Run all programs from previous levels with excellent performance. Run Windows Media Center with high-definition video.
5.0 to 5.9
You can expect the highest performance level available.
Run all items from previous levels, games with ultra-rich graphics, three-dimensional modeling programs, and high-end video and multimedia programs.
Wondering about Windows Aero? The new Windows Aerocapabilities are among the coolest components of the Windows Vista experience. Windows Aeroincludes beautiful graphic effects, such as translucent windows, as well as productivity-enhancing tools, such as taskbar thumbnails and Windows Flip 3D. Learn more about Windows Aero.
When you consider upgrading your computer or you need to troubleshoot performance issues, the WEI subscores can help you quickly get the information you need. For example, if I were unhappy with quality of video playback on my computer, I could check my WEI graphics subscore. The subscore of 2.2 indicates that my existing video card might not be powerful enough to provide the video performance I want.
The following list summarizes the five subscores:
Processor subscore. This subscore measures the performance of your processor when tasked with several common Windows-based activities. The subscore represents the average of those measurements.
Memory subscore. System memory can be a major factor in performance. This subscore is based on the amount of random access memory (RAM) in your computer, not including any memory reserved for graphics, as follows:
Graphics subscore. This subscore indicates how well a computer will run Windows Aeroand play videos. This measurement is based on video memory bandwidth (megabytes per second), so the higher the dedicated graphics memory in your video card, the better this score is likely to be. A 256-megabyte (MB) video card, for example, is almost certain to get a higher score than a 128-MB card.
Any graphics card that doesn't support Microsoft DirectX 9 automatically receives a score of 1.0, regardless of other factors. Also note that a video card using a driver that doesn't support Windows Vista Display Driver Model (WDDM) can't receive a score higher than 1.9. (DirectX 9 and WDDM are requirements for Windows Aero.)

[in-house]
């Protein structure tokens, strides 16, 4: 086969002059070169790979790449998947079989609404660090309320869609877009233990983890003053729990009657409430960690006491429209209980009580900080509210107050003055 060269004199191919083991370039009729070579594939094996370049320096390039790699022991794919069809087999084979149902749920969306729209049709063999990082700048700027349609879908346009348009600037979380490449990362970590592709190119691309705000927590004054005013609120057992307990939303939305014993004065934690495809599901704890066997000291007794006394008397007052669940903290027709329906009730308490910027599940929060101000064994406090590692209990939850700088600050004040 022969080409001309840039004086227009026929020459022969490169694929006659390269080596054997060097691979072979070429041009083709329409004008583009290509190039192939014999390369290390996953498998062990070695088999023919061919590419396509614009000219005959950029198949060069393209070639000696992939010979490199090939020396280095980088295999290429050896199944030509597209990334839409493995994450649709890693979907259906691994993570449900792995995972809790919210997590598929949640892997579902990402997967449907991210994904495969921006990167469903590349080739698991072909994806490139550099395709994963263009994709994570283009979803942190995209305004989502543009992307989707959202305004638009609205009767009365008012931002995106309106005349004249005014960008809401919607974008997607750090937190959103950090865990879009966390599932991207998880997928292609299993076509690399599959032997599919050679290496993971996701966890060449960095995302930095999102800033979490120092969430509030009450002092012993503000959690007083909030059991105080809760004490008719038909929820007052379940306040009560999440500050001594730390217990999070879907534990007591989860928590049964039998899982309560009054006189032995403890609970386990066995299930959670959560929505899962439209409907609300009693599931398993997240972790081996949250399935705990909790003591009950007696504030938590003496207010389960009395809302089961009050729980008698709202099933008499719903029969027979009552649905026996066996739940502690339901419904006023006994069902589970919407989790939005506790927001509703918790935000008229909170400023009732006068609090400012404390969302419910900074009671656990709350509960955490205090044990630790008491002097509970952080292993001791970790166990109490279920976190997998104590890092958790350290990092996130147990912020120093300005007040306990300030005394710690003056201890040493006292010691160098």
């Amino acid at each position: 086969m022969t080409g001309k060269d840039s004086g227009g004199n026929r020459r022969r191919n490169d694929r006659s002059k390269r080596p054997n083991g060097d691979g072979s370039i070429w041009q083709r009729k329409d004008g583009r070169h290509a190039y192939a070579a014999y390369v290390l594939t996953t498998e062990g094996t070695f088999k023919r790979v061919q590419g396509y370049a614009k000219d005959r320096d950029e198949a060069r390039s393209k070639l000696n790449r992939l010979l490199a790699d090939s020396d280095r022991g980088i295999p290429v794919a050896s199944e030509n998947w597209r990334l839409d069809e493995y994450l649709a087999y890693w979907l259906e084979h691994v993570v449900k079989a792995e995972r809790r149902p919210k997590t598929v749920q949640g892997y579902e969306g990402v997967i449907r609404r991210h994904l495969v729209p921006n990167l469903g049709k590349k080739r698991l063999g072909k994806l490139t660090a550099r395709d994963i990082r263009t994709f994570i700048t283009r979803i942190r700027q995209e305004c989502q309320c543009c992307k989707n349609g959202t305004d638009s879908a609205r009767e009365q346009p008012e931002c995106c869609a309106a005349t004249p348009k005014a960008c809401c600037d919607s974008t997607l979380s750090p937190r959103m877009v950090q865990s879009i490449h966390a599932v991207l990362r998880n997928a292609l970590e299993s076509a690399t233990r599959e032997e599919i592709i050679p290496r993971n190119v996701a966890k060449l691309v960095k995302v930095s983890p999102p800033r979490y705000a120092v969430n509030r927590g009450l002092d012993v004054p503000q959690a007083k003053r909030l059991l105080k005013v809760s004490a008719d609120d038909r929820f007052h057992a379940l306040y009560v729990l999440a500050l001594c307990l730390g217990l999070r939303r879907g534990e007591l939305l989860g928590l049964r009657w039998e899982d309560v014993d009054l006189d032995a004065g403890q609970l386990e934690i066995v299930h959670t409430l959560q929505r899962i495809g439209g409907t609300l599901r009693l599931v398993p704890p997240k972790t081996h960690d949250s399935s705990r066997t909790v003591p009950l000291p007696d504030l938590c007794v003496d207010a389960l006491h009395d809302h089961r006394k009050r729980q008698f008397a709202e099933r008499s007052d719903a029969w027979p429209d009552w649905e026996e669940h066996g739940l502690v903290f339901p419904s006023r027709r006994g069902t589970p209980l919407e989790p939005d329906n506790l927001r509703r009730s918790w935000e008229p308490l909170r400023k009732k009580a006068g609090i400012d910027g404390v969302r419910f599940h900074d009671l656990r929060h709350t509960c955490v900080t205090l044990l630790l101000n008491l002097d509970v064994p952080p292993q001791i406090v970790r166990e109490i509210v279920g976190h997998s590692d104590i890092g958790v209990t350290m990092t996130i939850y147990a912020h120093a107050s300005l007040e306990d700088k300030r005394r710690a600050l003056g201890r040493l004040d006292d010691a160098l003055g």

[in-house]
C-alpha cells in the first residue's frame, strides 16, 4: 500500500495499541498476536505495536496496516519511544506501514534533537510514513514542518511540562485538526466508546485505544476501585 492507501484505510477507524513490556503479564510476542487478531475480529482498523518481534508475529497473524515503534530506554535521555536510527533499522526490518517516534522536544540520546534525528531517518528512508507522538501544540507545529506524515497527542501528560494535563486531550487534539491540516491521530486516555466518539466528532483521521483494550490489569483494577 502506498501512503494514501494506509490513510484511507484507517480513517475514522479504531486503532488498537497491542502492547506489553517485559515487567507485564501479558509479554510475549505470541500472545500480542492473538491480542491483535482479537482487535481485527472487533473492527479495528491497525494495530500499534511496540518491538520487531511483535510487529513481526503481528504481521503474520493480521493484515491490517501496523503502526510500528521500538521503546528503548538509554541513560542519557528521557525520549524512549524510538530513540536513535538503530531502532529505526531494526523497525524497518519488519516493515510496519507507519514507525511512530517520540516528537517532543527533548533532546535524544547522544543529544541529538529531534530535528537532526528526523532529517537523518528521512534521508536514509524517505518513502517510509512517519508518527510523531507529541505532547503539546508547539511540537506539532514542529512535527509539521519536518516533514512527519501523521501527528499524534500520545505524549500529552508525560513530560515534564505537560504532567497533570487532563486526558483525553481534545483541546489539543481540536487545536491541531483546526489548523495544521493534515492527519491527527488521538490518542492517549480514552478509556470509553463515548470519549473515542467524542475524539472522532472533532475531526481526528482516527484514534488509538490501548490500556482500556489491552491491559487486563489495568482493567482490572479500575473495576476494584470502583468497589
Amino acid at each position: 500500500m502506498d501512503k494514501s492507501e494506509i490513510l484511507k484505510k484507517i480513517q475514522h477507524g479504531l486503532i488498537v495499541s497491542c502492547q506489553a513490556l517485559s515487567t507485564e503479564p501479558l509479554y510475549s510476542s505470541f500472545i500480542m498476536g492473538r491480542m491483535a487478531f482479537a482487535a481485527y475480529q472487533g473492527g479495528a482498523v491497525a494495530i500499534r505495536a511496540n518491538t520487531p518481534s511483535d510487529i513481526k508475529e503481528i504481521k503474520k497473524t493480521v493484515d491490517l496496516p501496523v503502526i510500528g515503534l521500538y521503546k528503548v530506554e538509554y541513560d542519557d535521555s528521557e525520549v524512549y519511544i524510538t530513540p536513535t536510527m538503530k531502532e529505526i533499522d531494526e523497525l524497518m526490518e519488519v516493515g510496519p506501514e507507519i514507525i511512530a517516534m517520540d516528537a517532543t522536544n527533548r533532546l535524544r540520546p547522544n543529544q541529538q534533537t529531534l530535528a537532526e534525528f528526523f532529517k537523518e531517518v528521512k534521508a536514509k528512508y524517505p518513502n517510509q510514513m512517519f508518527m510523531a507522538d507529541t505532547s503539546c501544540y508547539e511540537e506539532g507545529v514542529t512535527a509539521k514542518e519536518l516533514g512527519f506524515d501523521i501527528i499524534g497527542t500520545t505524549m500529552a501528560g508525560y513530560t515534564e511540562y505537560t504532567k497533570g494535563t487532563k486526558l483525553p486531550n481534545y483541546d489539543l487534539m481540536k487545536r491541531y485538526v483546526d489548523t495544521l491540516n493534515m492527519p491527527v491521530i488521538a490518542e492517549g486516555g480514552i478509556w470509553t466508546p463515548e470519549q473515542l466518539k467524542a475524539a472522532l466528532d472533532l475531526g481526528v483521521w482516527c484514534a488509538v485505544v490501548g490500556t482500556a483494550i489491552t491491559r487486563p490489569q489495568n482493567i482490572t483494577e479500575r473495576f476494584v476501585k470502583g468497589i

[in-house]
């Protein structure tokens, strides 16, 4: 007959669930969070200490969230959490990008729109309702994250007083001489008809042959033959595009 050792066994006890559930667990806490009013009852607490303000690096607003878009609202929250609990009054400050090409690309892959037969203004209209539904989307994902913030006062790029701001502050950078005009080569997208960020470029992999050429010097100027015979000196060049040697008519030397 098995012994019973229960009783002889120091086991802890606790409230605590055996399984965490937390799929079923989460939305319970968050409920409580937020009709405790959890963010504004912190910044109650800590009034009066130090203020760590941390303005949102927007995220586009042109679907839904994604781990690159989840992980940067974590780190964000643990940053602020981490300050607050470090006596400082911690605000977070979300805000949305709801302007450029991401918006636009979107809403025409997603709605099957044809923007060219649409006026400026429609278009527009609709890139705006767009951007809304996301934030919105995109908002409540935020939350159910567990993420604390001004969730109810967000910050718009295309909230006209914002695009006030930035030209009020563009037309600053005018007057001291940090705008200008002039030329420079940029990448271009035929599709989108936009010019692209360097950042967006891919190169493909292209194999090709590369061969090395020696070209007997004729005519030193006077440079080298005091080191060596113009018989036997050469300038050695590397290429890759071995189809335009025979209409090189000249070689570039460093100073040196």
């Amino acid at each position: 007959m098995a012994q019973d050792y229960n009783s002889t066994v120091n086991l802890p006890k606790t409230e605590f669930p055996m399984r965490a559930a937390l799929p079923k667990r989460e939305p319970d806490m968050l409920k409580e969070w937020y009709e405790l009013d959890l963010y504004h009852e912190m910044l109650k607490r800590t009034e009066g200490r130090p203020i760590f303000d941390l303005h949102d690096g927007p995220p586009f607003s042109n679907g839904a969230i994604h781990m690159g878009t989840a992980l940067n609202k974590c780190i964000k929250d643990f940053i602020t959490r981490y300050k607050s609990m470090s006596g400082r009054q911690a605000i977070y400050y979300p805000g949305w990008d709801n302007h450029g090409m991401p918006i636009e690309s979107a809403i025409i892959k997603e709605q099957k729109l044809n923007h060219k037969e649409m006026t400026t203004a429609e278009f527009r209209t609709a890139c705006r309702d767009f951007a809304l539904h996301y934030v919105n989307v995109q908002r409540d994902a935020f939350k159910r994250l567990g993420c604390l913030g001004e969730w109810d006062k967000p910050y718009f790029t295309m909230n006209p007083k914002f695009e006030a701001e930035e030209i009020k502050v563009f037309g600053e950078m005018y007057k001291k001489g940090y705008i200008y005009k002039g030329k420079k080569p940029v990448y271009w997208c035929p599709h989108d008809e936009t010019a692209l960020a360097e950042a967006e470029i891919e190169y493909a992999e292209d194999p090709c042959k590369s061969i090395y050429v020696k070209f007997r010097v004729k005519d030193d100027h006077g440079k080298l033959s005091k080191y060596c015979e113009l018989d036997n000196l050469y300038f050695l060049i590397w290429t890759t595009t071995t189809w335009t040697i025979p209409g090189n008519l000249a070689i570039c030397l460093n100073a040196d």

Gaming graphics subscore. This subscore is based upon the frames per second at which the video card can handle different textures. If the video card doesn't support Microsoft Direct3D 9, it automatically receives a score of 1.0. A card that supports Direct3D 9, DirectX 9, and WDDM automatically receives a score of at least 2.0.
Primary hard disk subscore. This subscore measures hard disk bandwidth in megabytes per second. You can expect any modern hard disk to score at least a 2.0.
If you don't have a lot of experience with computer hardware and some of the terms in the preceding list don't mean much to you, trust me: You're not alone. Using myself as an example, I can tell you that, although I work with computers professionally, I'm far from a hardware expert. As I shop for a new video card to improve my computer's graphics subscore and get better video performance, I just look for the requirements specified in the list above. My current video card memory is 128 MB. So, because my card already supports DirectX 9 and WDDM, I'm looking for a card with those capabilities as well as at least 256 MB of dedicated graphics memory.
About the author
Stephanie Krieger is a Microsoft MVP and author of two books on the Microsoft Office system, including Advanced Microsoft Office Documents 2007 Edition Inside Out. She has served as a consultant to global companies on using Office and has taught numerous professionals and software trainers.